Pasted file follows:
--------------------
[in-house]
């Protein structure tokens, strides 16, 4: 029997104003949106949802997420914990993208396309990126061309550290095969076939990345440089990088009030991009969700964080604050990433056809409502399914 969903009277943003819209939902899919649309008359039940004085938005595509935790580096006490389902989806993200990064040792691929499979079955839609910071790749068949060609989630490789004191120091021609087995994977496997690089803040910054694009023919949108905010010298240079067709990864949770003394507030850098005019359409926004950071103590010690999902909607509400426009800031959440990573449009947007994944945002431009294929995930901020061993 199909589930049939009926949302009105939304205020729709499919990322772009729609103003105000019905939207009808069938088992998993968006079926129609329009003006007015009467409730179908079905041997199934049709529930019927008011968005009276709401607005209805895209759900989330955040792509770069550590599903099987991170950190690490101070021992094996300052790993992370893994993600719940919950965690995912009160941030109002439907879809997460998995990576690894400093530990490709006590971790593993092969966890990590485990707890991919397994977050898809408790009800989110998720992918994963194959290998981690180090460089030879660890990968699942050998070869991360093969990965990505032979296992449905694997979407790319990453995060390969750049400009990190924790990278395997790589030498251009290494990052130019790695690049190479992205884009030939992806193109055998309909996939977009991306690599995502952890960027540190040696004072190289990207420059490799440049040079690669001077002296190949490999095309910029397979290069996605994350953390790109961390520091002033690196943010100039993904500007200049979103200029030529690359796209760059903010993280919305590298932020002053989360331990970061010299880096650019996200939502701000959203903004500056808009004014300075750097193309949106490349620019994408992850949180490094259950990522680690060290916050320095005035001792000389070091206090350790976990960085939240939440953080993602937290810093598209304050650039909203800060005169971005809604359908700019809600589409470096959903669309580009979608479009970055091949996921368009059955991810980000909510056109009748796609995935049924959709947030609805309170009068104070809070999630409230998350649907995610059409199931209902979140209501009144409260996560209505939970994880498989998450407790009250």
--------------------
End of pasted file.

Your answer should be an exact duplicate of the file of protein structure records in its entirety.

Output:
[in-house]
């Protein structure tokens, strides 16, 4: 029997104003949106949802997420914990993208396309990126061309550290095969076939990345440089990088009030991009969700964080604050990433056809409502399914 969903009277943003819209939902899919649309008359039940004085938005595509935790580096006490389902989806993200990064040792691929499979079955839609910071790749068949060609989630490789004191120091021609087995994977496997690089803040910054694009023919949108905010010298240079067709990864949770003394507030850098005019359409926004950071103590010690999902909607509400426009800031959440990573449009947007994944945002431009294929995930901020061993 199909589930049939009926949302009105939304205020729709499919990322772009729609103003105000019905939207009808069938088992998993968006079926129609329009003006007015009467409730179908079905041997199934049709529930019927008011968005009276709401607005209805895209759900989330955040792509770069550590599903099987991170950190690490101070021992094996300052790993992370893994993600719940919950965690995912009160941030109002439907879809997460998995990576690894400093530990490709006590971790593993092969966890990590485990707890991919397994977050898809408790009800989110998720992918994963194959290998981690180090460089030879660890990968699942050998070869991360093969990965990505032979296992449905694997979407790319990453995060390969750049400009990190924790990278395997790589030498251009290494990052130019790695690049190479992205884009030939992806193109055998309909996939977009991306690599995502952890960027540190040696004072190289990207420059490799440049040079690669001077002296190949490999095309910029397979290069996605994350953390790109961390520091002033690196943010100039993904500007200049979103200029030529690359796209760059903010993280919305590298932020002053989360331990970061010299880096650019996200939502701000959203903004500056808009004014300075750097193309949106490349620019994408992850949180490094259950990522680690060290916050320095005035001792000389070091206090350790976990960085939240939440953080993602937290810093598209304050650039909203800060005169971005809604359908700019809600589409470096959903669309580009979608479009970055091949996921368009059955991810980000909510056109009748796609995935049924959709947030609805309170009068104070809070999630409230998350649907995610059409199931209902979140209501009144409260996560209505939970994880498989998450407790009250």